Following an accident or injury on-site, it can be difficult to know what to do. Well managed workplaces should provide regular training on how to handle accidents and injuries on-site, but when you’re the victim, this knowledge doesn’t always spring to mind when you need it most, particularly if the incident was serious or traumatic.
1. Get Medical Attention
As soon as you can, see your doctor or go to A&E if the injury is serious. If you delay medical treatment, you run the risk of doing further damage. Getting prompt medical treatment has two benefits; it will provide swift pain relief, and it allows for the injury to be logged officially in your medical records courtesy of your hospital or GP. If you need help, seek out your colleagues and co-workers on-site.
2. Report and Record your Accident
Most workplaces will have an Accident Book. These are kept to highlight any common dangers and to keep a record of injuries for both insurance and reporting purposes. Compile your notes and views on what happened and where you can, get an eyewitness or other involved parties to add their own. You’ll be required to sign and date the record. For greater clarity, photographs of the scene and any hazards will be particularly helpful as you can rely on this as evidence, later on, should you need it. Some firms may be too small to have an accident book, so if you find this to be the case, pass your signed notes to your employer and if you can, submit them in an email, so you have a dated copy. If the injury is particularly serious, your employer will be legally required to report it under the ‘Reporting of Injuries, Diseases and Dangerous Occurrences Regulations 2013’ (RIDDOR)
3. Manage the Discussion
Most employers will have a great process in place for handling workplace accidents and the inevitable discussions and procedures that follow. Most of these processes are designed to ensure that everything is recorded fairly and to help you to get back to work as quickly as possible. There are some employers however who do not have these procedures in place, so it’s important that whatever the case, you keep detailed records of any letters, emails, discussions or meetings you have with others relating to your accident. This way, if there’s any later disagreement on what has been discussed or agreed, you have a paper trail and documentation to refer to.
4. Record Your Expenses
While rare, some accidents can lead to injuries that can last for a long time. If you’re the unfortunate victim of an accident like this, it’s likely that you’ll be left with out-of-pocket expenses for major things like medical treatment, medication and rehabilitation, as well as minor costs for transport, accommodation and parking. It’s likely that without the injury, you wouldn’t have needed to pay out for these, so you may be able to claim them back at a later stage if you choose to claim work accident compensation. The same is true of your pay. If you miss weeks or months of work and you don’t get paid for it, it can cause you a lot of financial trouble, and it can also reduce things like pension contributions, and any other benefits you might receive. These should also be noted and recording alongside payslips so that you can ask for these ‘costs’ to be included in any later settlement.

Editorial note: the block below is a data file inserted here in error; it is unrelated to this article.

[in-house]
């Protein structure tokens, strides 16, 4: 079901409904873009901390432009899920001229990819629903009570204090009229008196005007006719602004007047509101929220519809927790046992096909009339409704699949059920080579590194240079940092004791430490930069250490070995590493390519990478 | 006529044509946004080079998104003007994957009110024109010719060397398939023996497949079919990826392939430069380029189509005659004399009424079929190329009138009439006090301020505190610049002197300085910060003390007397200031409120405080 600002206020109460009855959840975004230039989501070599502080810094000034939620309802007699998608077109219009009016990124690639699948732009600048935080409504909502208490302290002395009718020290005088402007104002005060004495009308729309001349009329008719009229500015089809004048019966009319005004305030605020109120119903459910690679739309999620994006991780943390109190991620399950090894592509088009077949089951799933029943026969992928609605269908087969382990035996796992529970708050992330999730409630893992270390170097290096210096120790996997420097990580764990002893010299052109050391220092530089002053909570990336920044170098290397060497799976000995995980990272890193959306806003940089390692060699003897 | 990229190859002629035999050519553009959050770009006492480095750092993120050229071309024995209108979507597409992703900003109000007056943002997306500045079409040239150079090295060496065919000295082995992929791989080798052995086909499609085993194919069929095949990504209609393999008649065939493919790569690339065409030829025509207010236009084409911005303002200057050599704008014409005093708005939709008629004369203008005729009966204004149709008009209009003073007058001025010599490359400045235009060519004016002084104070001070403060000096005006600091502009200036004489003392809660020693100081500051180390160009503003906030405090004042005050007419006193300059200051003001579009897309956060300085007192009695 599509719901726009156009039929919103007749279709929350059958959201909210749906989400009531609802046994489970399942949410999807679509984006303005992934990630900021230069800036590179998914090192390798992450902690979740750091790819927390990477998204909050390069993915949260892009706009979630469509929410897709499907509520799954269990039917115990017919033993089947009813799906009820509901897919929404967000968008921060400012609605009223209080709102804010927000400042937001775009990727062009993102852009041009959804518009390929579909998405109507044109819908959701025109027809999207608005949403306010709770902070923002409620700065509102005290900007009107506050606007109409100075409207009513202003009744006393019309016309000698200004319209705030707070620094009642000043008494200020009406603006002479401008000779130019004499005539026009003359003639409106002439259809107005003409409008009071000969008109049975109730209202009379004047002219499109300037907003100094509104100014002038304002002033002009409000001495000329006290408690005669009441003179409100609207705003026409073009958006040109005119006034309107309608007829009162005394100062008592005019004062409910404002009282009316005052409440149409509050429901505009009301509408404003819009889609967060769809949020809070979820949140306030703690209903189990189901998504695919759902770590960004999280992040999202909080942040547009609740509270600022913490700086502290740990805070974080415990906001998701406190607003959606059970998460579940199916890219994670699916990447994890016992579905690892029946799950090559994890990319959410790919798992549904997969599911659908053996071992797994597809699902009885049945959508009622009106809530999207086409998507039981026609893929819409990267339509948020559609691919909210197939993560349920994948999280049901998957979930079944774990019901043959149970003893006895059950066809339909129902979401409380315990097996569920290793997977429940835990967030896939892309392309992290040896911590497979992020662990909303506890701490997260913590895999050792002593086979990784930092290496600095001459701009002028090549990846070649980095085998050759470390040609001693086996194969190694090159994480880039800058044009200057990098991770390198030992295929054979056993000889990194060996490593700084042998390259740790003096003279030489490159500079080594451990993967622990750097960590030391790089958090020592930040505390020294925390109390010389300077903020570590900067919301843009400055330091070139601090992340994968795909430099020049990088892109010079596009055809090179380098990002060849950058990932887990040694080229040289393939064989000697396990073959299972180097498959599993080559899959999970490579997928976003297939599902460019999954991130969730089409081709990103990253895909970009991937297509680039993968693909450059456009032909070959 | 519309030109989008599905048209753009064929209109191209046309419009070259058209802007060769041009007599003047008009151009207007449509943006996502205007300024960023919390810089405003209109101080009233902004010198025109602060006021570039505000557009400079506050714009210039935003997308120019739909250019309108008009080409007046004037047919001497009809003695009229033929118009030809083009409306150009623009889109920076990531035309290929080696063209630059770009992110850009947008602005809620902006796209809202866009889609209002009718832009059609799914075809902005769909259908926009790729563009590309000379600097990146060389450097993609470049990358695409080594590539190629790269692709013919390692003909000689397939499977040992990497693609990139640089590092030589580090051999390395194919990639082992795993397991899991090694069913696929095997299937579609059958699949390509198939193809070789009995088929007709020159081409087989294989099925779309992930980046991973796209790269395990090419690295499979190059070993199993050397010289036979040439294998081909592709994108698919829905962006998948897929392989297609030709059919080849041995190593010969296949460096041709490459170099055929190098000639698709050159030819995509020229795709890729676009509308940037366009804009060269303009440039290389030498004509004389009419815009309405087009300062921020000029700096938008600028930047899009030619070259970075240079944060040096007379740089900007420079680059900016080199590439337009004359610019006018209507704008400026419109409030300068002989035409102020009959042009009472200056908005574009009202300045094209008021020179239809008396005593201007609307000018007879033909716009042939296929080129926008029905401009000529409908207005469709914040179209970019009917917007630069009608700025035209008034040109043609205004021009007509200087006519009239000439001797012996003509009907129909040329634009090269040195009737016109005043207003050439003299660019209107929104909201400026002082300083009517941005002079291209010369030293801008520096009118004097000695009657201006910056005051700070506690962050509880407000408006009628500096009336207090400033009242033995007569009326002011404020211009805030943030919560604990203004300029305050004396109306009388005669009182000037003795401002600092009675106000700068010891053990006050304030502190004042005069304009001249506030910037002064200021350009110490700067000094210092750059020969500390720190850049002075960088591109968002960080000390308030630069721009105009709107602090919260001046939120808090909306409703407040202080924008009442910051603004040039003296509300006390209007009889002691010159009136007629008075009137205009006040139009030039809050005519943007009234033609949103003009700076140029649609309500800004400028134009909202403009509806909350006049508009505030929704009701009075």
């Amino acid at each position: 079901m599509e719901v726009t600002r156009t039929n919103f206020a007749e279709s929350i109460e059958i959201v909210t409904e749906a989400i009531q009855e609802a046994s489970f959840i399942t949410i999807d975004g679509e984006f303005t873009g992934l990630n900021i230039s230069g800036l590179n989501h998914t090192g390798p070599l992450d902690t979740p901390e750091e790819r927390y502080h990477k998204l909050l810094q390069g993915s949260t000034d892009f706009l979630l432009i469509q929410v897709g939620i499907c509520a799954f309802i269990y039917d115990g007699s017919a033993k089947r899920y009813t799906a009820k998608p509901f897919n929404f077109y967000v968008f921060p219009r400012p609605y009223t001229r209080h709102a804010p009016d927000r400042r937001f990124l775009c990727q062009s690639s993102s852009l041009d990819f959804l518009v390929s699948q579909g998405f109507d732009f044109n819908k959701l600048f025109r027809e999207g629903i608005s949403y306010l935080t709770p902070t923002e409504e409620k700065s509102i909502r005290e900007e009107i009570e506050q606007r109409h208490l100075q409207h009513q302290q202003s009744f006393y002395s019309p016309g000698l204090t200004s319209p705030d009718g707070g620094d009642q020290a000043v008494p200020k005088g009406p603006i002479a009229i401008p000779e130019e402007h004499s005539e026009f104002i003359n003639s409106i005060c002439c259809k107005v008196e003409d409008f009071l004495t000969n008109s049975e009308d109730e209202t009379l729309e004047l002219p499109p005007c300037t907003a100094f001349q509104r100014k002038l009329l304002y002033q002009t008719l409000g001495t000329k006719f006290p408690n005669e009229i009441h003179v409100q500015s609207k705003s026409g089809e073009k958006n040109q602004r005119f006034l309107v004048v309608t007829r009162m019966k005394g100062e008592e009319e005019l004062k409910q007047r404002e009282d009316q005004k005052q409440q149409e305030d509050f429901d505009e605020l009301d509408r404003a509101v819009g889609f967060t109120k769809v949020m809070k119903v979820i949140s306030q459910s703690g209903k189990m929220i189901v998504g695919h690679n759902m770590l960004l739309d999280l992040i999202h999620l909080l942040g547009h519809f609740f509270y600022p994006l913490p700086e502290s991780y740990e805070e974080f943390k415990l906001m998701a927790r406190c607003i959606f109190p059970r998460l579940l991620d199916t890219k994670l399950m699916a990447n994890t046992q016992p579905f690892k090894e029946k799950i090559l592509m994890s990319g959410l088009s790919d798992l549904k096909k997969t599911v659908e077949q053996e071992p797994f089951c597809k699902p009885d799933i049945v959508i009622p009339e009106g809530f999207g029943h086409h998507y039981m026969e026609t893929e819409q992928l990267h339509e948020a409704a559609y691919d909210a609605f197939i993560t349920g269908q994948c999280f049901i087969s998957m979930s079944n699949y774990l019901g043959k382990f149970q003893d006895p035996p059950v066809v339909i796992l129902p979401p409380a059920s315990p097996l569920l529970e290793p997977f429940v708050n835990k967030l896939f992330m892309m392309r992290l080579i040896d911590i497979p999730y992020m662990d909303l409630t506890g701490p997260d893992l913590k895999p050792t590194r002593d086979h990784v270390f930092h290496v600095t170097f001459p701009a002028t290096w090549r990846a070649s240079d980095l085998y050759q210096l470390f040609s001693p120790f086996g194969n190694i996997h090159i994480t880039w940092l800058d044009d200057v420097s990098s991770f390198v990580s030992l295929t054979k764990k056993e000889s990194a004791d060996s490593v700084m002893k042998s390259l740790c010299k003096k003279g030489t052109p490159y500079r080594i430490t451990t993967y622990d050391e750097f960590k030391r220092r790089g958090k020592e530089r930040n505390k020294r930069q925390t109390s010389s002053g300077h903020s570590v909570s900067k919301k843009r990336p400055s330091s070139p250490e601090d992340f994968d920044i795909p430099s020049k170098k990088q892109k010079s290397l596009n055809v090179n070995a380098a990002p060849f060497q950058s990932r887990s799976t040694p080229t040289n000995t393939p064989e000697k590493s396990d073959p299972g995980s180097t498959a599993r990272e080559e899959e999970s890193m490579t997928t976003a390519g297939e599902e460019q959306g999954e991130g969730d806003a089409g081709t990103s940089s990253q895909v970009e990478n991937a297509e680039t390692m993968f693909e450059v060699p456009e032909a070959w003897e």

5. Speak to a Good Work Accident Solicitor
In most cases, the injuries you pick up at work will be minor where you can recover by doing some lighter tasks until your doctor tells you that you’re safe to return to your ‘regular’ role. For some, however, this isn’t always the case. There are some instances where unsafe work practices or poor health and safety procedures lead to a serious injury that can cause a lot of pain, financial distress and frustration.
Accidents that cause injuries like these are never intentional, but where employer neglect leads to expensive medical bills and missed mortgage payments, you could sympathise with victims for wanting to claim these expenses back from their employer. If you choose to go down the compensation route, be sure to choose a solicitor who has a great track record and a history of good customer service. You can find much of this information online, but you can also arrange to speak to many of them for free over the phone to ask questions and to discuss your circumstances.
Often you won’t know if someone is a good fit for you until you speak to them, so feel free to note down any specific questions, and to ask for examples of similar cases that they’ve handled. You can sometimes find the notes from court cases online to see how well they did. It’s also worth checking to see if your chosen solicitor features in any legal directories or ranking lists such as the Legal 500 or the Chambers and Partners tables.